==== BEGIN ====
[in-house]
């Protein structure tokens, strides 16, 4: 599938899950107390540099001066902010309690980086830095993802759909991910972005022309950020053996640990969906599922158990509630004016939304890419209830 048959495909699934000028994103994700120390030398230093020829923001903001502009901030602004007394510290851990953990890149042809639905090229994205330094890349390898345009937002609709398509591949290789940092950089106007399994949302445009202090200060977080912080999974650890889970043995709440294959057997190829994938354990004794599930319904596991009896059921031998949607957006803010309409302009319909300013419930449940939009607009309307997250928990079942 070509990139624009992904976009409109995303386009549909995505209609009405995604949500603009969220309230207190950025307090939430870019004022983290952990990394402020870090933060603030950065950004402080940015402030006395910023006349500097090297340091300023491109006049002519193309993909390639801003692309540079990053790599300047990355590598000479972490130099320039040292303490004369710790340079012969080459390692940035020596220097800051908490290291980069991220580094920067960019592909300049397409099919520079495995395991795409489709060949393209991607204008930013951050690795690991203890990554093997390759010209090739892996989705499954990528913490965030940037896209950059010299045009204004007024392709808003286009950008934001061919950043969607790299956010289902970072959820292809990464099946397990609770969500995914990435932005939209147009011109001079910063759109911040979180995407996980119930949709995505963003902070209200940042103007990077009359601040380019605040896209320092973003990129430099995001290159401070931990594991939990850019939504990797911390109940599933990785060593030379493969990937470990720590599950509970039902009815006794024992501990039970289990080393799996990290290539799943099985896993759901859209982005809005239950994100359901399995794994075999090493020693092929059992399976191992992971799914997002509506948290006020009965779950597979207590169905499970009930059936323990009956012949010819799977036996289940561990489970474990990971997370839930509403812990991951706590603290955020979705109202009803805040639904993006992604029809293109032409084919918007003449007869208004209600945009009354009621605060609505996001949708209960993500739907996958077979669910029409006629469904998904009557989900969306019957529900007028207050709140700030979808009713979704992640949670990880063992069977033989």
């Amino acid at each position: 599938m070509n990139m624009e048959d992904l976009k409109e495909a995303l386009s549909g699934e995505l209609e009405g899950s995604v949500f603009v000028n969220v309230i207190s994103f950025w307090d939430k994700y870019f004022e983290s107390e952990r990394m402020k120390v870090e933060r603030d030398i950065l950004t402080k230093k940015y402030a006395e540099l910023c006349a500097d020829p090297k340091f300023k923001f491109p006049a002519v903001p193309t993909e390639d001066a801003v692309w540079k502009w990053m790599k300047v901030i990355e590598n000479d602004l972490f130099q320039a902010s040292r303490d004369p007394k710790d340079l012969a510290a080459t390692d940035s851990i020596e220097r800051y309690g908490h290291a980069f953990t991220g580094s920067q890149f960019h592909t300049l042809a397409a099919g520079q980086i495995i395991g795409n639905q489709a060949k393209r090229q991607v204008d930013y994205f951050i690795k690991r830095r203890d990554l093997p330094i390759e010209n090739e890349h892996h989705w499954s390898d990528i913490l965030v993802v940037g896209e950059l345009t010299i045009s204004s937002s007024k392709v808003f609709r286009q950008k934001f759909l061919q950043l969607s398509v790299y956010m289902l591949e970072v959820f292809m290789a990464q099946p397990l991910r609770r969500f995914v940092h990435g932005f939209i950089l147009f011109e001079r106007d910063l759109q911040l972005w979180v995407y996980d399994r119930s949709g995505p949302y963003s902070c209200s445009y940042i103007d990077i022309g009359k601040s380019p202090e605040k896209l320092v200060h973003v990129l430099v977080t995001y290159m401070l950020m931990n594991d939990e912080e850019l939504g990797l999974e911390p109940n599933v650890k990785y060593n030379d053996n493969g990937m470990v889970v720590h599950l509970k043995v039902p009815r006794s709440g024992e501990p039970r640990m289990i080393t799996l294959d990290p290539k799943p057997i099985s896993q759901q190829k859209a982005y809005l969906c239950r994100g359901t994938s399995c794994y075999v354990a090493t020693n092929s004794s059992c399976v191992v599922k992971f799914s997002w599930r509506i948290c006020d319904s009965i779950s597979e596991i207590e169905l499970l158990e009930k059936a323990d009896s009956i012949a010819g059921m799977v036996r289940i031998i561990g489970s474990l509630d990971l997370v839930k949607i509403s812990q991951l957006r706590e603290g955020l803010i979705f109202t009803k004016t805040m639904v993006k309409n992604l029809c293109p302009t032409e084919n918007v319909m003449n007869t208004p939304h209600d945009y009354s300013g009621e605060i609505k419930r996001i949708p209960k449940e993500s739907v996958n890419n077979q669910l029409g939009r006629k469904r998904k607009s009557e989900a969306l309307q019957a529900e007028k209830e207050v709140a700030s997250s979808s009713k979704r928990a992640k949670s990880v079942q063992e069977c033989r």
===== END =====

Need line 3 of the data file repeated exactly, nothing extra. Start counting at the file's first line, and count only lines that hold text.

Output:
């Amino acid at each position: 599938m070509n990139m624009e048959d992904l976009k409109e495909a995303l386009s549909g699934e995505l209609e009405g899950s995604v949500f603009v000028n969220v309230i207190s994103f950025w307090d939430k994700y870019f004022e983290s107390e952990r990394m402020k120390v870090e933060r603030d030398i950065l950004t402080k230093k940015y402030a006395e540099l910023c006349a500097d020829p090297k340091f300023k923001f491109p006049a002519v903001p193309t993909e390639d001066a801003v692309w540079k502009w990053m790599k300047v901030i990355e590598n000479d602004l972490f130099q320039a902010s040292r303490d004369p007394k710790d340079l012969a510290a080459t390692d940035s851990i020596e220097r800051y309690g908490h290291a980069f953990t991220g580094s920067q890149f960019h592909t300049l042809a397409a099919g520079q980086i495995i395991g795409n639905q489709a060949k393209r090229q991607v204008d930013y994205f951050i690795k690991r830095r203890d990554l093997p330094i390759e010209n090739e890349h892996h989705w499954s390898d990528i913490l965030v993802v940037g896209e950059l345009t010299i045009s204004s937002s007024k392709v808003f609709r286009q950008k934001f759909l061919q950043l969607s398509v790299y956010m289902l591949e970072v959820f292809m290789a990464q099946p397990l991910r609770r969500f995914v940092h990435g932005f939209i950089l147009f011109e001079r106007d910063l759109q911040l972005w979180v995407y996980d399994r119930s949709g995505p949302y963003s902070c209200s445009y940042i103007d990077i022309g009359k601040s380019p202090e605040k896209l320092v200060h973003v990129l430099v977080t995001y290159m401070l950020m931990n594991d939990e912080e850019l939504g990797l999974e911390p109940n599933v650890k990785y060593n030379d053996n493969g990937m470990v889970v720590h599950l509970k043995v039902p009815r006794s709440g024992e501990p039970r640990m289990i080393t799996l294959d990290p290539k799943p057997i099985s896993q759901q190829k859209a982005y809005l969906c239950r994100g359901t994938s399995c794994y075999v354990a090493t020693n092929s004794s059992c399976v191992v599922k992971f799914s997002w599930r509506i948290c006020d319904s009965i779950s597979e596991i207590e169905l499970l158990e009930k059936a323990d009896s009956i012949a010819g059921m799977v036996r289940i031998i561990g489970s474990l509630d990971l997370v839930k949607i509403s812990q991951l957006r706590e603290g955020l803010i979705f109202t009803k004016t805040m639904v993006k309409n992604l029809c293109p302009t032409e084919n918007v319909m003449n007869t208004p939304h209600d945009y009354s300013g009621e605060i609505k419930r996001i949708p209960k449940e993500s739907v996958n890419n077979q669910l029409g939009r006629k469904r998904k607009s009557e989900a969306l309307q019957a529900e007028k209830e207050v709140a700030s997250s979808s009713k979704r928990a992640k949670s990880v079942q063992e069977c033989r």